ILPS supports hunger strike at Red Onion State Prison for human rights and against torture and cruelty
Issued by the Office of the Chairperson
International League of Peoples’ Struggle
“You can judge a society by how well it treats its prisoners.” — Fyodor Dostoevsky
“The day I arrived I was … told that I was at Red Onion now and that if I act up they would kill me and there was nothing anyone could or would do about it.” — Inmate statement to Human Rights Watch
The International League for Peoples Struggle and our member organizations in 43 countries stand in full solidarity with the brave prisoners at Red Onion State Prison in the State of Virginia who have been on hunger strike for three days. As is clear from their demands reproduced below, the inmates at this isolated prison are striking for the most basic human rights: the right not to be beaten and tortured, the right to sanitation, the right to eat enough calories to survive. In fact, they are demanding no more than that the Virginia Department of Corrections live up to its own written rules and regulations.
We condemn the corporate-owned U.S.news media news, always so eager to track down alleged human rights violations in countries not subservient to U.S. business interests, for suppressing the story of ongoing torture and hunger within the walls of a U.S. prison and the prisoners who are risking their lives to end it. We urge all our member organizations to help break through this wall of media silence and publicize the just struggle of the Red Onion State hunger strikers.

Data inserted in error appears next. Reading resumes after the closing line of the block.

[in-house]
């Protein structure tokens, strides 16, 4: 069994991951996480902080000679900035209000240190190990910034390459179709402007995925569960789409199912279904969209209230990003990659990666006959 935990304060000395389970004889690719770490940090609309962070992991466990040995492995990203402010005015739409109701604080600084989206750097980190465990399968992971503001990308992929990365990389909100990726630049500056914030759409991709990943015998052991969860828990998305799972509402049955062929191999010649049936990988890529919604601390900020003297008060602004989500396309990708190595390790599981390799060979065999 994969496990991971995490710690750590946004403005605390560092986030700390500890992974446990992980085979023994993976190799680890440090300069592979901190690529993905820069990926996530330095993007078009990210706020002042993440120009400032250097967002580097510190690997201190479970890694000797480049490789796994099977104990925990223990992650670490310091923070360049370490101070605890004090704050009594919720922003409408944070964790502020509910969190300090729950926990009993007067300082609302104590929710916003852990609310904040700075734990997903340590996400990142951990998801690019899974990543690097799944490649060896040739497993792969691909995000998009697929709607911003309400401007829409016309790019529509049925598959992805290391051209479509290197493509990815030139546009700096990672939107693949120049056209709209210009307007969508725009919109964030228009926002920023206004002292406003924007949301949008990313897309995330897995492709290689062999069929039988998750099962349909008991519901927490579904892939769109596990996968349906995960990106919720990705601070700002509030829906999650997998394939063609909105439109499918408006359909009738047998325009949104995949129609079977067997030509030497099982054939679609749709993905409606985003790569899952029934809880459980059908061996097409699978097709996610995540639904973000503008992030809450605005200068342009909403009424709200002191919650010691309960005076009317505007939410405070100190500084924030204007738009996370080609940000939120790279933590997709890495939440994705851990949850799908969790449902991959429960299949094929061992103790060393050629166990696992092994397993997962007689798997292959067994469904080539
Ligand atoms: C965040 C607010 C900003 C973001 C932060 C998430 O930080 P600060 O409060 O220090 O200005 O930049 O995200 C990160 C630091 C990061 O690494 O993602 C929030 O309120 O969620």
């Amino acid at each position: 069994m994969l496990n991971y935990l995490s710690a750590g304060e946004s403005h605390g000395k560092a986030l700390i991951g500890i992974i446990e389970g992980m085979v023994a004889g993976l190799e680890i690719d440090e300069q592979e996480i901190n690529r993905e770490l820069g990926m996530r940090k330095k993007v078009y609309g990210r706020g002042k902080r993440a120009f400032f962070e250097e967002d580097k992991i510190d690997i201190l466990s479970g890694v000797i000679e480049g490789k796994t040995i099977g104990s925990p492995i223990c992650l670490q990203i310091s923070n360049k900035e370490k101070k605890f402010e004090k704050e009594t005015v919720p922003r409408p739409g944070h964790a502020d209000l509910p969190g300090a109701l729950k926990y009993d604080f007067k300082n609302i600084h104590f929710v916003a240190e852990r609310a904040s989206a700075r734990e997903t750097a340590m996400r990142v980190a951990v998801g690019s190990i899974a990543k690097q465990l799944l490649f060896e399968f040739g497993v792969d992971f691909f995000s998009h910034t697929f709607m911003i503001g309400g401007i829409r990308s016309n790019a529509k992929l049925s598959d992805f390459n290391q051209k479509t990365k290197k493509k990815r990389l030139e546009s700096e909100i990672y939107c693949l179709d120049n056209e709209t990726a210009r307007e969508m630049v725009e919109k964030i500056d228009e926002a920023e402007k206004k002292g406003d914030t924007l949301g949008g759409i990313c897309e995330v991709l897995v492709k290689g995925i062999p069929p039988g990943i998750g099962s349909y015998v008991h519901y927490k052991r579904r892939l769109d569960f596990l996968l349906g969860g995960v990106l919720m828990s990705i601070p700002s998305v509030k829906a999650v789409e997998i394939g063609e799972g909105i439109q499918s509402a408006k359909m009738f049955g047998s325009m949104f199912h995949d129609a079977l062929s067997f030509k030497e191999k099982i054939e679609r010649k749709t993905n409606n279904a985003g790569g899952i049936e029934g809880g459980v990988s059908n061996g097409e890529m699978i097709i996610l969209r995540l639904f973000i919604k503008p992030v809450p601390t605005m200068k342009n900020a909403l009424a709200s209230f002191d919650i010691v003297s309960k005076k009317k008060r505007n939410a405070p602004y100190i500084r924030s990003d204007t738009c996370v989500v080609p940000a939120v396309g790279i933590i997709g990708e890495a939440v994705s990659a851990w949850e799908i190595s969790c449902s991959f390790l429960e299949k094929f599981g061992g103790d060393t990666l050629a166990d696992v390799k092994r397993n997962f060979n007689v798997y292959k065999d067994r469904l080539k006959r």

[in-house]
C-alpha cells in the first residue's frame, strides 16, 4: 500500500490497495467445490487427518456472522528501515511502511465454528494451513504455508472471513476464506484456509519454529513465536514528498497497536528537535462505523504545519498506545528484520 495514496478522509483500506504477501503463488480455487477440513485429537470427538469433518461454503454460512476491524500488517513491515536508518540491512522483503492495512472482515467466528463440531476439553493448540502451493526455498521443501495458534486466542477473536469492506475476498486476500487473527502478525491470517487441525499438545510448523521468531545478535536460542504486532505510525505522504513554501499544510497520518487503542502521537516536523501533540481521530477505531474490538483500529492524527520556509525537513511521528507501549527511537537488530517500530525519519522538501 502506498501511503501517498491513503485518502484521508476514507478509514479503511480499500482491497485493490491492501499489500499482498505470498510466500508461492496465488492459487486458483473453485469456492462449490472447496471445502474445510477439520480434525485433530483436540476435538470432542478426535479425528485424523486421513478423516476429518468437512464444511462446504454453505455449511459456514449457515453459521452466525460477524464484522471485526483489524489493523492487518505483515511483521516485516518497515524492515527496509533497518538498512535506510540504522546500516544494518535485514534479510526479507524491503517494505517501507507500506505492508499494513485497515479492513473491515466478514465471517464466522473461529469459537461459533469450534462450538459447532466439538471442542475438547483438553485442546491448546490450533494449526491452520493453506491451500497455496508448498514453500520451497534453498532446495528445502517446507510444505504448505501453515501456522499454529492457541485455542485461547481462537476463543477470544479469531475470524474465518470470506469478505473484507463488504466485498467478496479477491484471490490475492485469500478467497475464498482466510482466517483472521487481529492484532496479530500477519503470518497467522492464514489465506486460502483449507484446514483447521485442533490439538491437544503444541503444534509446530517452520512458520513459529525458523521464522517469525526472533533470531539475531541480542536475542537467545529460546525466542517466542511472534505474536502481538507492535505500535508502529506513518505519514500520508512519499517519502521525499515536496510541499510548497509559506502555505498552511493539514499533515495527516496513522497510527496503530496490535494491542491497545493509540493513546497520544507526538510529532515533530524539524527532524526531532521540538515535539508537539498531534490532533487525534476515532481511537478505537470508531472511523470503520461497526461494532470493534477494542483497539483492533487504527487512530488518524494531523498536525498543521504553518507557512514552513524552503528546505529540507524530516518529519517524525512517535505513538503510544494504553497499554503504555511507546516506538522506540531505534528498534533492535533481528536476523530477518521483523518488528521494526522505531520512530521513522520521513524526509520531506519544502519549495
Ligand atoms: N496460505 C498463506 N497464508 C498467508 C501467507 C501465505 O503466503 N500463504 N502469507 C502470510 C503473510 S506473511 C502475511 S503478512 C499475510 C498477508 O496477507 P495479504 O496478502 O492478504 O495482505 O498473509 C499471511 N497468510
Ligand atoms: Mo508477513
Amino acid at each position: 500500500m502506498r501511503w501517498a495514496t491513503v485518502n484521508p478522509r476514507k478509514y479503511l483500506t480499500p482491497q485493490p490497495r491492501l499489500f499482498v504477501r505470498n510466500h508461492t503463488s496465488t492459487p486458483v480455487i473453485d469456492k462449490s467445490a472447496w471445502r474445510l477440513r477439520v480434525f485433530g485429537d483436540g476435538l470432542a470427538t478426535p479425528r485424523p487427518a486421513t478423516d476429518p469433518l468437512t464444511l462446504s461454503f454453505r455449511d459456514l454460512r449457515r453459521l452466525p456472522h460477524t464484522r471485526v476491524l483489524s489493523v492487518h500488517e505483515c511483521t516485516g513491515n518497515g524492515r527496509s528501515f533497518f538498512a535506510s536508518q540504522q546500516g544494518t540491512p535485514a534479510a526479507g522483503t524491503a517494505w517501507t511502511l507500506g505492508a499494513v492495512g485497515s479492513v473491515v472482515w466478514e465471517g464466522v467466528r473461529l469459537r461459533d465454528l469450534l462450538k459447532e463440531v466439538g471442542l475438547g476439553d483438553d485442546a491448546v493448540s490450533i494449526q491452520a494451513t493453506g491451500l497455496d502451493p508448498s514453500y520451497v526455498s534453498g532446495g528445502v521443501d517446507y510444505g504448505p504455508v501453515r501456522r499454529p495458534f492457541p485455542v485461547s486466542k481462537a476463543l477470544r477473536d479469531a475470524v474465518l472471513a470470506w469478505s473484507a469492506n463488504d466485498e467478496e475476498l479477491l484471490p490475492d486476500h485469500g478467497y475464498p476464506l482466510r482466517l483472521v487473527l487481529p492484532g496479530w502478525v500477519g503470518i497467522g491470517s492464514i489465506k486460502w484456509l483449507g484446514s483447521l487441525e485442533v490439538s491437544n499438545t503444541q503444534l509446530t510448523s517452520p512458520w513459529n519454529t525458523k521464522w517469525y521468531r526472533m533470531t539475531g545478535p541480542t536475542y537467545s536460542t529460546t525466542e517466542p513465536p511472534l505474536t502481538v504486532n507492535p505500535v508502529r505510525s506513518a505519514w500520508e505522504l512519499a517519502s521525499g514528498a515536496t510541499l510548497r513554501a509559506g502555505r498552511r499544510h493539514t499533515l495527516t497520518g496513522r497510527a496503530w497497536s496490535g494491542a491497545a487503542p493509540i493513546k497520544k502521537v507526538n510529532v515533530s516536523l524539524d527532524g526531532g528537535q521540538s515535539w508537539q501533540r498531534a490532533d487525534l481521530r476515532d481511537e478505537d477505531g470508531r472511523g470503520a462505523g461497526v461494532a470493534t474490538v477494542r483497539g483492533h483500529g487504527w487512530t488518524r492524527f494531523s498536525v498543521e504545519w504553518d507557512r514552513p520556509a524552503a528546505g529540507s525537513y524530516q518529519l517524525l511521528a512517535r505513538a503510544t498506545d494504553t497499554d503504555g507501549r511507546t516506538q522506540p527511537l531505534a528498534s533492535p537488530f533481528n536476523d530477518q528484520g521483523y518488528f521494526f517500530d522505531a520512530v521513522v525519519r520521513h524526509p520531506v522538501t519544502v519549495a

The United States imprisons more people than any other country on earth, and U.S. prisons are little more than concentration camps for the poor. The mass incarceration of over 2 million people in the United States. the majority of them people of color, is among the most grievous human rights violations in the world today.
The issue of mass incarceration in the United States cannot be separated from the systematic racist oppression that denies millions in the African-American and other oppressed communities the right to a job, housing and other basic human rights. The majority of prisoners at Red Onion State Prion, like in most U.S. prisons, have been convicted of crimes of survival. Many have committed no crime at all.
The struggle of prisoners has long been a powerful component of the people’s struggle inside the United States. The legacy of the George Jackson, the Attica brothers, Joanne Little, the San Quentin Six, the Angola Three and so many others who fought against injustice and oppression from the walls of U.S. prisons will never be forgotten. The Red Onion hunger strikers are carrying on their tradition.
We urge people in the United States and all over the world to raise their voices in support of the just demands of the Red Onion State strikers. We call on the Virginia Gov. Bob McDonnell and Virginia Department of Corrections director Harold Clarke to recognize the humanity of the Red Onion State prisoners and meet their just demands and to allow no retaliation against them.
Prof. Jose Maria Sison
International Coordinating Committee
International League of Peoples’ Struggle
We include below the phone numbers and email addresses of the the governor of Virginia, the warden of Red Onion State prison and the top officials in the Virginia prison system as well as a a list of the prisoners’ just demands. We thank SPARC (Supporting Prisoners and Advocating Radical Change) and the Richmond Defenders for freedom, Justice and Equality for providing this information.